Landes
    
The department of Landes is famous for its excellent asparagus, its unique chickens, known as the Poulet Landaise, and their ducks and duck fois gras. Their AOC/AOP Tursan wine is available as a red, rosé, and white. For the traveler the pine forests planted over 100 years ago present many memorable panoramas.
   

A path in a pine forest in Landes.
 
Dishes from Landes that may be on your menu:
  
Duo d' Asperges Blanches et Vertes des Landes à la Vinaigrette de Framboise – A matched serving of white and green asparagus from Landes served with a raspberry vinaigrette sauce.
    

White and green asparagus
  
Poulet Landes Rôti aux Cèpes – The much appreciated, Poulet Landaise IGP, the Landes chicken, roasted with France’s cèpe, porcini, mushrooms.


A Cèpe mushroom
  
Ravioles au Foie Gras de Canard des Landes – Ravioli made with Landes’ duck foie gras.
 
  
The department of Lot-et-Garonne is famous for its fruit, especially its prunes and strawberries. The prunes of Agen are the gold standard in prunes around the world and there is a unique Route du Pruneau, a prune road, an inovation seen nowhere else.  The Label Rouge, red label, strawberries of Lot-et-Garonne supply close to 20% of France’s strawberries and the town of Marmande gave its name to the AOC/AOP Marmande tomato; this is the only tomato that has been awarded an AOC/AOP.  
During the season in Lot-et-Garonne  you will be offered the very tasty Garriguette and many other strawberries.  One special strawberry  is the Mara des Bois strawberries; the Mara des Bois strawberry is a cultivated strawberry with a taste fairly close to that of a real wild strawberry.  Lot-et-Garonne is also the kiwi-fruit center of France and in season, they will also be on the menu.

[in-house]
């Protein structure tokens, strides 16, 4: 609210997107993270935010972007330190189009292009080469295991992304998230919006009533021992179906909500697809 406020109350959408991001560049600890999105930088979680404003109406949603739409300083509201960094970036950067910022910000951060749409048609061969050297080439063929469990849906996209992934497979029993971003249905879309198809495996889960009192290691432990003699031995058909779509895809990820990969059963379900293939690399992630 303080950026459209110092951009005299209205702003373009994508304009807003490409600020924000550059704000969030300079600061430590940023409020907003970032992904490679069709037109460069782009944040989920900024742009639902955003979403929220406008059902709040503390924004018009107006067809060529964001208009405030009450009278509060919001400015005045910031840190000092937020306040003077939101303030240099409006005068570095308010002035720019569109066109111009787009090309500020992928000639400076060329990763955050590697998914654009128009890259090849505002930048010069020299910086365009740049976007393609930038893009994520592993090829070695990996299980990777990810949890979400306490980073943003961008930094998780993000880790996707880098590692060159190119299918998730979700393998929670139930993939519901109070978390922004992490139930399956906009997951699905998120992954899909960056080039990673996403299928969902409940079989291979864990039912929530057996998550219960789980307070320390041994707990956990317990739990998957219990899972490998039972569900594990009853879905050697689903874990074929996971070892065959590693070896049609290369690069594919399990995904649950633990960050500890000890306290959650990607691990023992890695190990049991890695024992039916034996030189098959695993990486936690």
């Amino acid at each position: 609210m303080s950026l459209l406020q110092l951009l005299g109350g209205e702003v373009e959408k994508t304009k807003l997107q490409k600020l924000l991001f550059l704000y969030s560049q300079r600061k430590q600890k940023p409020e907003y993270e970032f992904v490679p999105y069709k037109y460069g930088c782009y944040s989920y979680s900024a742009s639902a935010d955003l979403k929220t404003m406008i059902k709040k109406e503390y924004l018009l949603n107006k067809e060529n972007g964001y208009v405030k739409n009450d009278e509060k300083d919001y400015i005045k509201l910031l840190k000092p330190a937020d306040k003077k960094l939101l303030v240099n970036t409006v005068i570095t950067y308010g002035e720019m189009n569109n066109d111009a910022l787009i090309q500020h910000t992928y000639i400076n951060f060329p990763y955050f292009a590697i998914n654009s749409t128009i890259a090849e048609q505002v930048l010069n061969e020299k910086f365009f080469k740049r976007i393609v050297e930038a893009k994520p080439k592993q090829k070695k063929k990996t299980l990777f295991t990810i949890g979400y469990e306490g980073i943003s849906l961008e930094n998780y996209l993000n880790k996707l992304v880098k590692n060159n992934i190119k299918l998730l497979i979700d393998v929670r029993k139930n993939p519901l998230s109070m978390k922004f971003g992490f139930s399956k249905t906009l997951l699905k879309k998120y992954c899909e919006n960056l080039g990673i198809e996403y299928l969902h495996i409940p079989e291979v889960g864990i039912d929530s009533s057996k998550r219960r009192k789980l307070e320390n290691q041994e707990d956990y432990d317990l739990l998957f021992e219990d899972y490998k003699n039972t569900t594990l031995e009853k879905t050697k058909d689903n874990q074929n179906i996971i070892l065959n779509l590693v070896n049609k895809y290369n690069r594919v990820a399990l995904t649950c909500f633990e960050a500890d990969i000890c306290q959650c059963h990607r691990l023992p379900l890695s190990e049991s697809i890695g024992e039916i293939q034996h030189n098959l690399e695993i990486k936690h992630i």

Local menus also offer a great deal of freshwater fish from the 300 km (190 miles)  of navigable waterways with many freshwater fish farms, so consider one of the excellent local freshwater fish-soups. If you want meat then choose your steaks from the local breeds that include the Bœuf Blond d’Aquitaine, the Bœuf de Bazas and the Bœuf de Chalosse.

Half of the Armagnac produced in France comes from Lot-et-Garonne  and so your choice from among local producers will not be limited,
      

A 1970 Armagnac.
 
The menus include products and cuisine from the old province of Quercy which was divided between the departments of Lot and Lot-en-Garonne during the French revolution. For your digestif you will drink Armagnac, but for your aperitif try the Floc de Gascogne, a fortified wine made with Armagnac and offered in rose (red) and white versions. N.B.  Floc de Gascogne  is at its best when served cold.
.
Dishes from Lot-et-Garonne that may be on your menu:
 
Magret de Canard Grillé aux Fruits Rouge de Lot-et-Garonne Grilled duck breast served with a sauce made from the berries, including the strawberries from Lot-et-Garonne.
 
Crêpes Flambées à l’ArmagnacCrêpes flambéed with Armagnac.
  

Crêpes Flambées
                                                        
Grenadins de Porc aux Pruneaux D’Agen – Small cuts of filet of pork prepared with Agen prunes. (see Grenadin).
   
Gironde
   
The department of Gironde is famous for the wines of Bordeaux and for the many hundreds of dishes made with the addition of Bordeaux Wines. (See the appendix Beer, Cider, Wines and Liquors: Bordeaux)
      

Bordeaux wines ready for tasting.